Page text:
Bill Keller, former New York Times executive editor-turned-op-ed-columnist, is concerned that Barack Obama could be a one-term president, but not for the same reasons that most pundits point out.
In his first op-ed in the Times  on Sunday, Keller, now officially freed from having to pretend that he was fair and balanced, largely blamed the legacy of President Bush for Obama’s ills but pointed out that Obama has also contributed to his current political woes.
The decline in Obama’s political fortunes, the Great Disappointment, can be attributed to four main factors: the intractable legacy bequeathed by George W. Bush; Republican resistance amounting to sabotage; the unrealistic expectations and inevitable disenchantment of some of the president’s supporters; and, to be sure, the man himself.
Obama inherited a country in such distress that his Inaugural Address alluded to George Washington at Valley Forge, marking “this winter of our hardship.” Unfunded wars, supply-side deficits, twin housing and banking crises enabled by an orgy of regulatory permissiveness — that was the legacy Obama assumed. In our political culture if you inherit a problem and don’t fix it, you own it. So at some point it became the popular wisdom that Iraq and Afghanistan were “Obama’s wars,” and that the recession had become “Obama’s economy.” Given the systemic burden Bush left for his successor, that judgment seems to me to be less about fair play than about short memories. But this is what passes for accountability in our system. And the Republicans have been relentlessly effective at rebranding every failing of the Bush administration as Obama’s fault. The historical truth, therefore, is no longer a viable political shelter for the Obama presidency. At best we can hope it serves as a caution against those who preach a return to the indiscriminate tax cuts and regulatory free-for-all that helped produce our lingering mess in the first place.
No one can argue that Obama didn’t inherit a less than perfect situation when he took office. After all, he won largely on the promise that his presidency would be a change from the Bush years. But for Keller to use this as an excuse for Obama’s failures after more than two years in office is ludicrous. Even Obama has refrained from his ‘blame Bush” mantra that pervaded the early part of his presidency.
Maybe Keller missed this from the President:
Obama: “My administration has a job to do as well and that job is to get this economy back on its feet, that’s my job and it’s a job I gladly accept. I love these folks who helped get us into this mess and suddenly say ‘this is Obama’s economy,’ that’ fine, give it to me, my job is to solve problems, not to stand on the sidelines and carp and gripe. So, I welcome the job. I want the responsibility.”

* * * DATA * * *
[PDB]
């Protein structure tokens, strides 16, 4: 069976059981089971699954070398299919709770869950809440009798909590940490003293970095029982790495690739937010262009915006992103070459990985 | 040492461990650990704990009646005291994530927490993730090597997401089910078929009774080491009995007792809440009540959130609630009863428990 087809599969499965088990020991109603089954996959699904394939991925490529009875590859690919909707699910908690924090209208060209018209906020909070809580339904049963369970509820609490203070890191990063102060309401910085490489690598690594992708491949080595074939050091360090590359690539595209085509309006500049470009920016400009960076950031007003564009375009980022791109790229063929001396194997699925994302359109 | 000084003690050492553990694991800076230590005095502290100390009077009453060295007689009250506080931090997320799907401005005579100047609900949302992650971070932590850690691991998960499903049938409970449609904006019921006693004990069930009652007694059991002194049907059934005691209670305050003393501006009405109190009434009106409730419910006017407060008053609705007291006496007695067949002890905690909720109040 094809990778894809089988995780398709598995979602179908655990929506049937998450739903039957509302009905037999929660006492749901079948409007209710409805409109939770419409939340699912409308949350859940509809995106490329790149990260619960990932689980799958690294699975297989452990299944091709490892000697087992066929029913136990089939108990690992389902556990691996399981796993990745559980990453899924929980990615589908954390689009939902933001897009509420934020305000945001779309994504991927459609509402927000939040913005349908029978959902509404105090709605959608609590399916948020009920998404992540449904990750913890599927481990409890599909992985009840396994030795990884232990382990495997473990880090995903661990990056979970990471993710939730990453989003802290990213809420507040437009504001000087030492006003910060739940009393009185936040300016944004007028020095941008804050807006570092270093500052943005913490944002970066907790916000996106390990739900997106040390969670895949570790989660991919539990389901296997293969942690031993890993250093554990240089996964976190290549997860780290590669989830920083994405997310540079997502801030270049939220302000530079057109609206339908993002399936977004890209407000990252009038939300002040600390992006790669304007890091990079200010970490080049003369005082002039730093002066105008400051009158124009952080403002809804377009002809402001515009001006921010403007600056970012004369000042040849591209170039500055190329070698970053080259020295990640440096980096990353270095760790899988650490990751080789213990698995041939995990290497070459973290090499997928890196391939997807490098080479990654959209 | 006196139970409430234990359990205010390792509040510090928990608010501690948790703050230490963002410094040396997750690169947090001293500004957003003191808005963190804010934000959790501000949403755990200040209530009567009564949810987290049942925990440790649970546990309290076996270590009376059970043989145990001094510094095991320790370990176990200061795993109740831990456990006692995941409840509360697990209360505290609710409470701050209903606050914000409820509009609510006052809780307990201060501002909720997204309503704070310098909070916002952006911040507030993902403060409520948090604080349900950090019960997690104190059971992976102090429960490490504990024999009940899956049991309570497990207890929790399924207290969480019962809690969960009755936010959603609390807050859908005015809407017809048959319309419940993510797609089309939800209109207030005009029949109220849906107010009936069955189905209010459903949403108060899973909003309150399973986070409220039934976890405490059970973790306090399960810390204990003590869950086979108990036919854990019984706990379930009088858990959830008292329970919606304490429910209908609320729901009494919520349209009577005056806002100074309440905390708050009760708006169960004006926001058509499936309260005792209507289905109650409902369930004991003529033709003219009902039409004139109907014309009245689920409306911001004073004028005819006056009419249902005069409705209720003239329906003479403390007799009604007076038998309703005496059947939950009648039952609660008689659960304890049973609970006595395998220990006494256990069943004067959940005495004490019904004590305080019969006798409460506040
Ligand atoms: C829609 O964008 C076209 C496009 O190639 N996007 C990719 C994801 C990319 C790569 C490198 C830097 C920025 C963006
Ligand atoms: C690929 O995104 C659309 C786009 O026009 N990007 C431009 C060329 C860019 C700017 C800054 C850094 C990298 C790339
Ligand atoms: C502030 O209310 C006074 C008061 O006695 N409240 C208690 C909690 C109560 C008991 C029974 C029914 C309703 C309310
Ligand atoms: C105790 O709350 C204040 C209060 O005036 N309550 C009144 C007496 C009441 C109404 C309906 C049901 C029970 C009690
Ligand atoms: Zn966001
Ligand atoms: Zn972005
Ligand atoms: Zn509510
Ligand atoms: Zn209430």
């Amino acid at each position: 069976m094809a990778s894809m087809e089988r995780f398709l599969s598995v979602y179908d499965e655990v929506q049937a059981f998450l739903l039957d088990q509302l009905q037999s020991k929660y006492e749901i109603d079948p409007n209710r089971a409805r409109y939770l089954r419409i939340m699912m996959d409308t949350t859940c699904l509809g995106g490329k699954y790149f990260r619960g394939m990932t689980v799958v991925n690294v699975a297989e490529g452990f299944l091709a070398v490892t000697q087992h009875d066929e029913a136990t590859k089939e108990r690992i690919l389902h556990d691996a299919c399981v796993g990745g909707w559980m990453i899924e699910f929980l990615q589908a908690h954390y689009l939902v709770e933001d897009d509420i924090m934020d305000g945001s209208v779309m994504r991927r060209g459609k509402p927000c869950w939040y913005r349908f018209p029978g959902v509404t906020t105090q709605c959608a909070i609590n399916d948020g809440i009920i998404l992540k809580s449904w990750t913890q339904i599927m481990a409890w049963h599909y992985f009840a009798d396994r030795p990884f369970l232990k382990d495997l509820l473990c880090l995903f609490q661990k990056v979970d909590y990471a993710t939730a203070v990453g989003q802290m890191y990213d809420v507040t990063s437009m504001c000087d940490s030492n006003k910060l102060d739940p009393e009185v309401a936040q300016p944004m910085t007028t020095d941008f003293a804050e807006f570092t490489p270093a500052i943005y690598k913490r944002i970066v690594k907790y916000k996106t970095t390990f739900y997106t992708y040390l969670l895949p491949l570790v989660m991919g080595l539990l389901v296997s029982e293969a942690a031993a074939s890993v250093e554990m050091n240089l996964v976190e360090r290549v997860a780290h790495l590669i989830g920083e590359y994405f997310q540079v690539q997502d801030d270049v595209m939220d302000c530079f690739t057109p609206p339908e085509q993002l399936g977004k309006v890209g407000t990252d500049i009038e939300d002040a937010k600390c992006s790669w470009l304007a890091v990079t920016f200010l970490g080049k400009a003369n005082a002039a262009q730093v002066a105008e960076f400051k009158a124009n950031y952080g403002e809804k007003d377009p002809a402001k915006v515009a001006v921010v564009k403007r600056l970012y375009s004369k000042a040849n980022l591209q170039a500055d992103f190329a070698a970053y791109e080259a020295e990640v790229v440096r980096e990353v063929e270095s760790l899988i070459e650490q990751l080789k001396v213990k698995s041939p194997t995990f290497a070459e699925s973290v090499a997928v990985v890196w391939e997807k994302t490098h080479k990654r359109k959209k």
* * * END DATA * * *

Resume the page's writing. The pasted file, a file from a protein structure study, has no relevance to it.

So much for blaming Bush.
Even though Keller admits that Obama is facing some problems with those from his liberal base, he largely pooh-poohs the idea that this will be his downfall should he lose next year.
The disenchantment of the liberals may seem less consequential; it’s not as if they are going to vote for Rick Perry. But Obama needs their energy if he is to keep his office and have any allies left in Congress. What he gets instead is a lot of carping. Obama’s deal to continue the Bush tax cuts, his surrender of a public option on health care, his refusal to call the Republicans’ bluff on the debt ceiling rather than swallow budget cuts — these and other compromises amount, in the eyes of the Democratic left, to crimes of appeasement.
Democrats are a fairly loyal bunch and they will likely still cast their votes for Obama. But what Keller ignores is that they could just as easily stay home and not vote which would be devastating to Obama’s reelection chances as turnout will be a crucial factor in the presidential election.
And what about the independents who also played a large role in electing Obama in 2008? They too are disenchanted and figure to be more of a problem than unhappy Democrats in 2012.
Keller blew his chance to honestly assess the challenges Obama faces in winning reelection by blaming Bush, the Republicans and of course the Tea Party while downplaying the role that Obama has played in turning what at one point seemed a sure thing into what could be another disastrous election for the Democrats.
With this kind of denial maybe Keller should be the White House Pres Secretary.